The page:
Opposition Leader Bill Shorten has mocked Malcolm Turnbull as the “Malsplainer-in-chief” over his refusal to back a constitutionally-enshrined indigenous voice in parliament.
The prime minister doubled down on his opposition to a “third chamber” of parliament on Monday night, but vowed not to give up on recognising indigenous Australians in the constitution.
Mr Shorten used a faux posh accent on Tuesday to parody Mr Turnbull’s “usual lecture” on the difficulty of winning a referendum, citing his involvement with the failed 1999 republic campaign.
“That drives first Australians nuts. Nothing like being Malsplained by the Malsplainer-in-chief,” Mr Shorten said.
Mr Turnbull says he does not want to kick recognition into the long grass and is continuing to look for a bipartisan way forward in the process.
In October, the Turnbull government rejected the referendum council’s report on constitutional recognition calling for an indigenous voice to parliament.
“An assembly of the kind that was proposed would be in effect a third chamber of parliament,” Mr Turnbull ABC TV’s Q&A on Monday.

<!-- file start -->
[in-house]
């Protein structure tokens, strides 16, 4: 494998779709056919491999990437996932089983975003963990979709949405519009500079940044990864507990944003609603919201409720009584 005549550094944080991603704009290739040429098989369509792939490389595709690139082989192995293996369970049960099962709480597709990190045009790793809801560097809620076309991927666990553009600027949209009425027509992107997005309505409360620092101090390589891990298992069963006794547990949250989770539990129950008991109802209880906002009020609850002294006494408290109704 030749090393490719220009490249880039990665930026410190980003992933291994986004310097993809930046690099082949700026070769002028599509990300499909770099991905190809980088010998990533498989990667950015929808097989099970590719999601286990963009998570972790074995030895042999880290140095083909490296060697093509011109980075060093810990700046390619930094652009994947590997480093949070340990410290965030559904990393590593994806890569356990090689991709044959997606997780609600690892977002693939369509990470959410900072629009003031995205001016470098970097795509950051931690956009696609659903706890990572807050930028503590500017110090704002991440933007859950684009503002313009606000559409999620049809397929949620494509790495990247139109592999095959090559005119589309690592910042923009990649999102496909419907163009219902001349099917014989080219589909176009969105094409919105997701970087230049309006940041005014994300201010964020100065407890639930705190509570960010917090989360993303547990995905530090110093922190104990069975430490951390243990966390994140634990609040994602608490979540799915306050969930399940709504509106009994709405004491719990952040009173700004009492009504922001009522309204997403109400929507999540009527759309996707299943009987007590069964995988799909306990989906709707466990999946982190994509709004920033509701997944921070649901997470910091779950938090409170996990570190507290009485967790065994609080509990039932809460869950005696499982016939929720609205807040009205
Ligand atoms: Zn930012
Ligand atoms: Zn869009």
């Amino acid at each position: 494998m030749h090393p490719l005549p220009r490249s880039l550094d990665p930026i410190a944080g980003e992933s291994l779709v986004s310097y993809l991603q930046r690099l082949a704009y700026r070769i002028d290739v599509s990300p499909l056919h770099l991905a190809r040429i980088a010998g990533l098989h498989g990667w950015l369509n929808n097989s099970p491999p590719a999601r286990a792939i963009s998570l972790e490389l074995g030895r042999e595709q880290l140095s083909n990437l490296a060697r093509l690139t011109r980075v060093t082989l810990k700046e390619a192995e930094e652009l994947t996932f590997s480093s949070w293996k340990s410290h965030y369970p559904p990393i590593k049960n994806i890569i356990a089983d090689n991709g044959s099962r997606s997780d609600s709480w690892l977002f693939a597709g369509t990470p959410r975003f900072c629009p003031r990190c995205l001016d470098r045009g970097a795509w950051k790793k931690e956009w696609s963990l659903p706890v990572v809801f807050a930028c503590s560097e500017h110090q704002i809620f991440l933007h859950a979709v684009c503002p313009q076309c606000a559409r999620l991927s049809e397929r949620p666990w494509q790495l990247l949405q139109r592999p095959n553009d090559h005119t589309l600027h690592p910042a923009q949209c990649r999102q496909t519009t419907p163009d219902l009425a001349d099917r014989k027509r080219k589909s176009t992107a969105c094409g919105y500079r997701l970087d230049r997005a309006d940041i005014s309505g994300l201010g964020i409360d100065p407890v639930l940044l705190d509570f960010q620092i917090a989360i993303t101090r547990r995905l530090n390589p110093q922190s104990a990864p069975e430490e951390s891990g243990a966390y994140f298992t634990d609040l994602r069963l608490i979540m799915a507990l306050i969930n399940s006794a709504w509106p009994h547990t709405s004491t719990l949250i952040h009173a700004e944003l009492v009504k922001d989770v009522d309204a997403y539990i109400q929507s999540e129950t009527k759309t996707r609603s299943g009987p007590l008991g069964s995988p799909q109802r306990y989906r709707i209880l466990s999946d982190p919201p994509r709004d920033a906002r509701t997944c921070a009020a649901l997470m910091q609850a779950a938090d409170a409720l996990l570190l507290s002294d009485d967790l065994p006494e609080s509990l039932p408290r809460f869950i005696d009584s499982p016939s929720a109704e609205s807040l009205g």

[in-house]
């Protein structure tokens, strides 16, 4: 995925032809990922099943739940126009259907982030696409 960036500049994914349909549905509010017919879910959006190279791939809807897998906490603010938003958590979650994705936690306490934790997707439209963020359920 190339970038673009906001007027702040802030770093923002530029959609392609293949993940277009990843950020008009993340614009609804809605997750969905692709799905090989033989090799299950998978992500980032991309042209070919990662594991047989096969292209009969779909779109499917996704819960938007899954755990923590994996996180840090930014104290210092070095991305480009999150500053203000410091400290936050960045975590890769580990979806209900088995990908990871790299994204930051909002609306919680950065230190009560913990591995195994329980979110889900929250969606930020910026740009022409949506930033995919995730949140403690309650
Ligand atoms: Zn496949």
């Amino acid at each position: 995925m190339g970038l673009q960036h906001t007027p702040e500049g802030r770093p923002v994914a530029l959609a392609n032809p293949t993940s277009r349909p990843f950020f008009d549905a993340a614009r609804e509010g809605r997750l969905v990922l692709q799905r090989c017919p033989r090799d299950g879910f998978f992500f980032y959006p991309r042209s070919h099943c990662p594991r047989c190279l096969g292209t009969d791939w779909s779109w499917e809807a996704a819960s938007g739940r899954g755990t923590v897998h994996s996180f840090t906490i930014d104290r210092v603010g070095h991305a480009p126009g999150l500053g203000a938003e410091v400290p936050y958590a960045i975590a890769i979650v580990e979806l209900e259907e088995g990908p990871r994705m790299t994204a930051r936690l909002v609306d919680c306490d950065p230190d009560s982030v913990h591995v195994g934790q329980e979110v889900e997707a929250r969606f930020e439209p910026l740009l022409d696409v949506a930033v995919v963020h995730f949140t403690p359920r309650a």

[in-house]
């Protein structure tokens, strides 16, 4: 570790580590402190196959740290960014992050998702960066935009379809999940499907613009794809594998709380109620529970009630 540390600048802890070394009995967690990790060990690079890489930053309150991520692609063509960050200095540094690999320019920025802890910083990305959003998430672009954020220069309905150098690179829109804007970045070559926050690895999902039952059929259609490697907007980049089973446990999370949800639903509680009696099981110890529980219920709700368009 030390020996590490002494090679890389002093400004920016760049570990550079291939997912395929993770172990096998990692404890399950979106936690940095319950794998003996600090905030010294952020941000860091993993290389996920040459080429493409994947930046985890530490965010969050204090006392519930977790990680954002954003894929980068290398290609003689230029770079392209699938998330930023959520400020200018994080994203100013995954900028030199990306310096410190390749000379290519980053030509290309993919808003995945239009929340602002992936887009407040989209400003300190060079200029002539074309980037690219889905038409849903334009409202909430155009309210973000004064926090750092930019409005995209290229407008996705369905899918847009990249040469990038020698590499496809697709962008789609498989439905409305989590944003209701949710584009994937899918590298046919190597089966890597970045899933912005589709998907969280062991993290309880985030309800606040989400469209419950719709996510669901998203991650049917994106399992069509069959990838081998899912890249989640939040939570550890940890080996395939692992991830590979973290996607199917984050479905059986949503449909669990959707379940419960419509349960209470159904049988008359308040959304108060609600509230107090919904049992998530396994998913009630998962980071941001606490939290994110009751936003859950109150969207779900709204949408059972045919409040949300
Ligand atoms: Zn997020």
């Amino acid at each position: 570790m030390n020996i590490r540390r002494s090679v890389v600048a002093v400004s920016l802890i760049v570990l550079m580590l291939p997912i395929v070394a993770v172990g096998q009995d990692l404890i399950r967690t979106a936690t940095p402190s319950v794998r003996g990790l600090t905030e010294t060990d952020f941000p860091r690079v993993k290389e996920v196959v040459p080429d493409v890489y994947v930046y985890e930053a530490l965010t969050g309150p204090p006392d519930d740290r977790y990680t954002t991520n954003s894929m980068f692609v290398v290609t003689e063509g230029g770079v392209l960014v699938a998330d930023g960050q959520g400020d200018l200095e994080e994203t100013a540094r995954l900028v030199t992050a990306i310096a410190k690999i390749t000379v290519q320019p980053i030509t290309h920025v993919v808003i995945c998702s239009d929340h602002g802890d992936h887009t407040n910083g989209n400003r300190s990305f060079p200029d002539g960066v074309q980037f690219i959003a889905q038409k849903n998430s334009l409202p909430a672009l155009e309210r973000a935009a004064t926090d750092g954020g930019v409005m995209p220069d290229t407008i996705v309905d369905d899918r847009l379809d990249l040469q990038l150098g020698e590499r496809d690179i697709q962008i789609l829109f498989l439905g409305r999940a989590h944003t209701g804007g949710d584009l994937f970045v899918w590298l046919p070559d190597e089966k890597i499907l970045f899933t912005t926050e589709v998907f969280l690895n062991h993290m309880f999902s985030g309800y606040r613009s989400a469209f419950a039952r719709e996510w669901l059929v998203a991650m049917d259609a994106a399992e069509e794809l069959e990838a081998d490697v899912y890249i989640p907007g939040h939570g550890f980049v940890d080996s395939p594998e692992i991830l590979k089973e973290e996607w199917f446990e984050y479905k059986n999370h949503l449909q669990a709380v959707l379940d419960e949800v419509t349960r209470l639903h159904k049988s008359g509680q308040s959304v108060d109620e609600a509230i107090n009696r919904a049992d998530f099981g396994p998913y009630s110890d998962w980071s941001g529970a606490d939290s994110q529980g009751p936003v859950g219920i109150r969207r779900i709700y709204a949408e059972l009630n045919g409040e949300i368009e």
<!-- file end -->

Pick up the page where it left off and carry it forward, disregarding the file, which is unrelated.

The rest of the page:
“I don’t believe our parliament should have any chambers other than the two that it does, the House and the Senate, and they are open to all Australians.”
The proposal would have “no prospect whatsoever” of being successful at a referendum, he said.
Mr Shorten backs a voice for indigenous people in the parliament.
But if the constitution cannot be altered, the Labor leader says he will work with the government and indigenous Australians to legislate for change.
“I’ll work on how we can legislate in consultation with Aboriginal Australians until first Australians get an equal go in this country,” Mr Shorten said.
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